I guess the question is whether Northern New England is bucking some of the national trends. One data point or trend is the percentage of people who commute to work. Here’s a recent window into that measure, “All that said, in 2017, according the ACS, the share of commuters cycling to work actually dipped by 4.7 percent compared with the previous year. Less than 1 percent of American commuters regularly use their bicycles to get to work. But 84 percent of the seventy largest cities in the US have seen an upward cycle commute trend over the past 12 years.” And taking Maine as an example of a Northern New England state, even though Maine has ranked high as a “bike friendly”state, they recently dropped in their ranking because the new criteria prioritized cycling infrastructure more than in previous years as part of their evaluation formula. In the Ted Talk video below, some compelling information is shared about weight loss and other benefits of commuting to work or school using a bicycle.
Commuting to Work on a Bicycle
Lastly, a recent article about commuting to work points out some of the observations I’ve made here: fewer people are commuting to work in areas where there is a lack of cycling infrastructure.
See the reference to Portland, Maine below.
The most interesting aspect to these numbers—and certainly not a new one—is the uncovering of a profound cycle commuting gap. In the five US cities with the highest share of cycle commuters (Davis, Santa Cruz, and Palo Alto, all in California, along with Boulder, Colorado, and Somerville, Massachusetts), an average 11.7 percent took bicycles to work last year. But in the next five(Cambridge, Massachusetts, Berkeley, California, Miami Beach, Florida, Portland,Oregon, and Ames, Iowa), just 7 percent do. Take cities 20 to 25 (Redwood City, California, San Francisco, Bloomington, Indiana, Portland, Maine, and Salt Lake City), and just 3.1 percent of those cities take bikes to work. You’re either a cycling city, one that opens its streets to two-wheeling—or hardly one at all. A recent Ted Video examines this question in great detail with healthcare as a backdrop.
“I shouldn’t be surprised, but I’m always a little bit surprised by the difference between the regions and just how far ahead Western cities tend to be compared with every other region,” says Ken McLeod, the League of American Bicyclists’ policy director, who wrote the report. In the West’s top 20 cycling cities, an average 5.9 percent of commuters cycle to work. But just 2.2 percent of workers pedal to the office in the Midwest’s top 20 cities; it’s 2.1 percent in the South. Maybe most surprising of all: in America’s East, known for its dense, urban places that should be hospitable to cycling, just 2.5 percent oft hose in the region’s top 20 cycling cities actually ride to work.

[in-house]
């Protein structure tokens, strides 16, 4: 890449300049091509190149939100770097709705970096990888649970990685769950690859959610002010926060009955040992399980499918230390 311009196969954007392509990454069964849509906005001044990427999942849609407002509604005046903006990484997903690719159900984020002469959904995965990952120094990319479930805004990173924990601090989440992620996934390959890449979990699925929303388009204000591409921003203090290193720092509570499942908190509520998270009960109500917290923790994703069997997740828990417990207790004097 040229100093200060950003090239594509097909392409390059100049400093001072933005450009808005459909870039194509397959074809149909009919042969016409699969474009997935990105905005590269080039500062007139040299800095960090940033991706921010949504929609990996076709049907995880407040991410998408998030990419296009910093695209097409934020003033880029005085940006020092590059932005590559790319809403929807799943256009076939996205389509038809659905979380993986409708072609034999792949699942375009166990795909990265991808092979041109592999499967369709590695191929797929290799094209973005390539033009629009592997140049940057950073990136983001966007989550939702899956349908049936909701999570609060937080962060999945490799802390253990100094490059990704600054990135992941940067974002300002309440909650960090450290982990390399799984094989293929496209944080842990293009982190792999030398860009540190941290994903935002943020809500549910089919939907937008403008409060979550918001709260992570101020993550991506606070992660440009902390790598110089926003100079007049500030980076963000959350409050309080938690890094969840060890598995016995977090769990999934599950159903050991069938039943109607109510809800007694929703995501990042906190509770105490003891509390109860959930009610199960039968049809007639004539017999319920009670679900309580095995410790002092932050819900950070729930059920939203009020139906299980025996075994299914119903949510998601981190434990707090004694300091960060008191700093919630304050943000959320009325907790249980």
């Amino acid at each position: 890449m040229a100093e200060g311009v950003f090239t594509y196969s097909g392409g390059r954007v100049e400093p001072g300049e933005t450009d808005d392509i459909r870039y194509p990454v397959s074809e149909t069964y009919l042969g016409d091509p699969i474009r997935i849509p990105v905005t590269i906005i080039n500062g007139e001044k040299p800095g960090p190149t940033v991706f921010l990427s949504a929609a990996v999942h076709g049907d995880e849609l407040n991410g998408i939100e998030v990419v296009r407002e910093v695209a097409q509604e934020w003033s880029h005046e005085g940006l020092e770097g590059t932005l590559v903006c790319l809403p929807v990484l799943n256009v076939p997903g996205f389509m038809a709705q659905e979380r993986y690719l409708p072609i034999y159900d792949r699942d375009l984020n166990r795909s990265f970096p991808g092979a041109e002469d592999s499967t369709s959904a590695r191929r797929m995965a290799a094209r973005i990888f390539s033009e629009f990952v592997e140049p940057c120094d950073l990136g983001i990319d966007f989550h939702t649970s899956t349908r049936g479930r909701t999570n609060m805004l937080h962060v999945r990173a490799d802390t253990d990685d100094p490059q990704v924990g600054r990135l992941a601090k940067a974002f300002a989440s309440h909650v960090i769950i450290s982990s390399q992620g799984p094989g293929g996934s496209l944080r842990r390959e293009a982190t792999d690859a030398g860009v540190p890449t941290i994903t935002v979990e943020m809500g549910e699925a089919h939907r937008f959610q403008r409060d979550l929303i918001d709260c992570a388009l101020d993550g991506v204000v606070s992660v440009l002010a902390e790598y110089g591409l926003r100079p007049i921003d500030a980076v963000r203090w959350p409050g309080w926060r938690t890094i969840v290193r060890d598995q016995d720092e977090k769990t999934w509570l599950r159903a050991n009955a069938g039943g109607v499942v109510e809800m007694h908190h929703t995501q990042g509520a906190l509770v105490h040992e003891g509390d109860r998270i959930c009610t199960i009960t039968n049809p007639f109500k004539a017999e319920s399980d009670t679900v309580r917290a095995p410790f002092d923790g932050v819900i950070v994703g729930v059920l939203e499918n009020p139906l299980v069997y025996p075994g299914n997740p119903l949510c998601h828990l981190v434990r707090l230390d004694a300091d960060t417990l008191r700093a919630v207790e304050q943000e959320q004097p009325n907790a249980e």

In this last study, note the reference to the Eastern part of the US (probably more Mid Atlantic here) being almost equivalent to the South in terms of cyclists commuting to work. If you controlled for Boston, I’d bet that number would be well below 2% in most of New England. Make sure you spend a few minutes to watch this short video about the economic benefits of bicycling and walking in Vermont. It’s a little dated, but relied on a longitudinal approach to arrive at its conclusions.
Economic Benefits of Cycling in the United States
A recent article by Scott Lane entitled, “Show me the money: Why complete streets make economic sense“dives into these economic benefits of biking with hard facts and the data to back it up. In a 2016 article by Strong Towns.org about the economic benefits of bicycling, the author refers to Lane’s article, “Cycling alone contributes an estimated$133 billion annually to the U.S. economy, supporting 1.1 million jobs and generating nearly $18 billion in tax revenues.”
That’s 18 billion dollars…and more than a million jobs. Another article by the Bike League offered these reasons for bicycling in terms of economic benefits.
- People who ride bikes buy other things, too. Bike-‐accessible business districts benefit by catering to these customers.
- People on bikes are also more likely to make repeat trips to their local stores.
- People who ride bikes on vacation buy food, have travel costs, and pay for lodging. Bicycling tourists bring millions of dollars to cities and towns across the country that wouldn’t otherwise end up there.
At the state level, Michigan released a report in 2014 that showed more than $668 million dollars of economic benefits were garnered by the state due to bicycling.
“The 2014 Phase I report finds that bicycling provides an estimated $668 million per year in economic benefit to Michigan’s economy, including employment, retail revenue, tourism expenditure, improved health, and increased productivity. Using both quantitative and qualitative data, the report takes a unique approach to illustrate both the economic benefits of bicycling on a statewide basis, as well as broader benefits bicycling can have on communities. Phase II of this project includes data on the economic impact of bicycling “events,” bicycle touring, and Michigan as a bicycle destination. Released in the spring of 2015, the report estimates out-of-state participation in organized bicycle events contributes nearly $22 million to the State economy. It also includes a detailed analysis of the direct expenditures of six large organized events along with secondary impacts of these events.”
Even though some of the more gear-heavy forms of bicycling aren’t growing as fast as conventional road cycling, there are millions of reasons for cities and states to funnel more economic development and planning into this area of urban (or rural) planning. Although New England may not be at the forefront of this movement, there are viable examples scattered across Maine, Vermont, New Hampshire and Massachusetts. For example, MaineBike.org, the New England Mountain Bike Association in the Bethel area of Maine sets a gold standard for how communities can leverage their surrounding natural resources to help boost tourism and improve environmental stewardship. Another stellar example of advocacy around cycling (and outdoor conservation) is the Kingdom Trails Association in Vermont. Whatever your passion, spending some time to support your local bicycle association pays off in many different ways. And if you do hit the road at night, be safe and equip your bicycle with the best bike lights you can find.